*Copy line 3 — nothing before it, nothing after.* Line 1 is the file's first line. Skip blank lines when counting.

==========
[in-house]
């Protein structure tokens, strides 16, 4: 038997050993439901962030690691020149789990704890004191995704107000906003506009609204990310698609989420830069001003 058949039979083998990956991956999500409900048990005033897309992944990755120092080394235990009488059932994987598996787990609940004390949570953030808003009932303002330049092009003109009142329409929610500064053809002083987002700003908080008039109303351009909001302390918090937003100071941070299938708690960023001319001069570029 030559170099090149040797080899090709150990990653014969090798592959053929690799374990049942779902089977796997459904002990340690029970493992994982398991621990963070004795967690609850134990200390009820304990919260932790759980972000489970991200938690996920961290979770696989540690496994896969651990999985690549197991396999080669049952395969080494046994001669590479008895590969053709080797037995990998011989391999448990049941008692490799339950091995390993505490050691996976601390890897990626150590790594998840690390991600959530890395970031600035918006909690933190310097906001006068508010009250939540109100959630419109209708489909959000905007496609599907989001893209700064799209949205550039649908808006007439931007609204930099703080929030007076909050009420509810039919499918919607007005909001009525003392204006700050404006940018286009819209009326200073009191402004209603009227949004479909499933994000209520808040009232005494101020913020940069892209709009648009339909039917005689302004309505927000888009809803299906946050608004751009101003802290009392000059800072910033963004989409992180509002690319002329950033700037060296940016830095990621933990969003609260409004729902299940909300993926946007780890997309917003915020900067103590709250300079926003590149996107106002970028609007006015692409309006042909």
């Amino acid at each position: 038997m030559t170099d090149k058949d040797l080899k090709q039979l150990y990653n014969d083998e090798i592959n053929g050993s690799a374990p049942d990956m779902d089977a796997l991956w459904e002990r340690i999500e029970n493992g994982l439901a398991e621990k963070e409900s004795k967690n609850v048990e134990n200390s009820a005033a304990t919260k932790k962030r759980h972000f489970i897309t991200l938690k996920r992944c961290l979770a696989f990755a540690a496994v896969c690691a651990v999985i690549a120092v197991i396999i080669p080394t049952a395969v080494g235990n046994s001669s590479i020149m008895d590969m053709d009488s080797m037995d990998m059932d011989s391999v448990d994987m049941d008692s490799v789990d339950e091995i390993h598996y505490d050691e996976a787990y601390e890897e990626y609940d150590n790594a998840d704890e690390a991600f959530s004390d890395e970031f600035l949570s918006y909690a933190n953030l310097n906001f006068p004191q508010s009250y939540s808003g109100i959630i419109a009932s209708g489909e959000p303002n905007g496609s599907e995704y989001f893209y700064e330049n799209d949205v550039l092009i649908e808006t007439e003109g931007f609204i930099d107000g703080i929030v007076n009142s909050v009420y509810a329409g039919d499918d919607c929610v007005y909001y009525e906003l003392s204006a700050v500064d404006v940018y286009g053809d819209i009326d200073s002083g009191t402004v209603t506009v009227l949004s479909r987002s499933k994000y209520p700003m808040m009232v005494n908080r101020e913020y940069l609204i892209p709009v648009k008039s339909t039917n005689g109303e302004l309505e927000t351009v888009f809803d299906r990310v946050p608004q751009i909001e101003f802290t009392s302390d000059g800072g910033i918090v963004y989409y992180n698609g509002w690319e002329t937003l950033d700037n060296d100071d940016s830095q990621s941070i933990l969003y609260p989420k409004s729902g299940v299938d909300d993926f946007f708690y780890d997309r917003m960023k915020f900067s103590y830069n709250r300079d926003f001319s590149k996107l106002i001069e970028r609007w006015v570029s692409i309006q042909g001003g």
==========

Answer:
């Amino acid at each position: 038997m030559t170099d090149k058949d040797l080899k090709q039979l150990y990653n014969d083998e090798i592959n053929g050993s690799a374990p049942d990956m779902d089977a796997l991956w459904e002990r340690i999500e029970n493992g994982l439901a398991e621990k963070e409900s004795k967690n609850v048990e134990n200390s009820a005033a304990t919260k932790k962030r759980h972000f489970i897309t991200l938690k996920r992944c961290l979770a696989f990755a540690a496994v896969c690691a651990v999985i690549a120092v197991i396999i080669p080394t049952a395969v080494g235990n046994s001669s590479i020149m008895d590969m053709d009488s080797m037995d990998m059932d011989s391999v448990d994987m049941d008692s490799v789990d339950e091995i390993h598996y505490d050691e996976a787990y601390e890897e990626y609940d150590n790594a998840d704890e690390a991600f959530s004390d890395e970031f600035l949570s918006y909690a933190n953030l310097n906001f006068p004191q508010s009250y939540s808003g109100i959630i419109a009932s209708g489909e959000p303002n905007g496609s599907e995704y989001f893209y700064e330049n799209d949205v550039l092009i649908e808006t007439e003109g931007f609204i930099d107000g703080i929030v007076n009142s909050v009420y509810a329409g039919d499918d919607c929610v007005y909001y009525e906003l003392s204006a700050v500064d404006v940018y286009g053809d819209i009326d200073s002083g009191t402004v209603t506009v009227l949004s479909r987002s499933k994000y209520p700003m808040m009232v005494n908080r101020e913020y940069l609204i892209p709009v648009k008039s339909t039917n005689g109303e302004l309505e927000t351009v888009f809803d299906r990310v946050p608004q751009i909001e101003f802290t009392s302390d000059g800072g910033i918090v963004y989409y992180n698609g509002w690319e002329t937003l950033d700037n060296d100071d940016s830095q990621s941070i933990l969003y609260p989420k409004s729902g299940v299938d909300d993926f946007f708690y780890d997309r917003m960023k915020f900067s103590y830069n709250r300079d926003f001319s590149k996107l106002i001069e970028r609007w006015v570029s692409i309006q042909g001003g």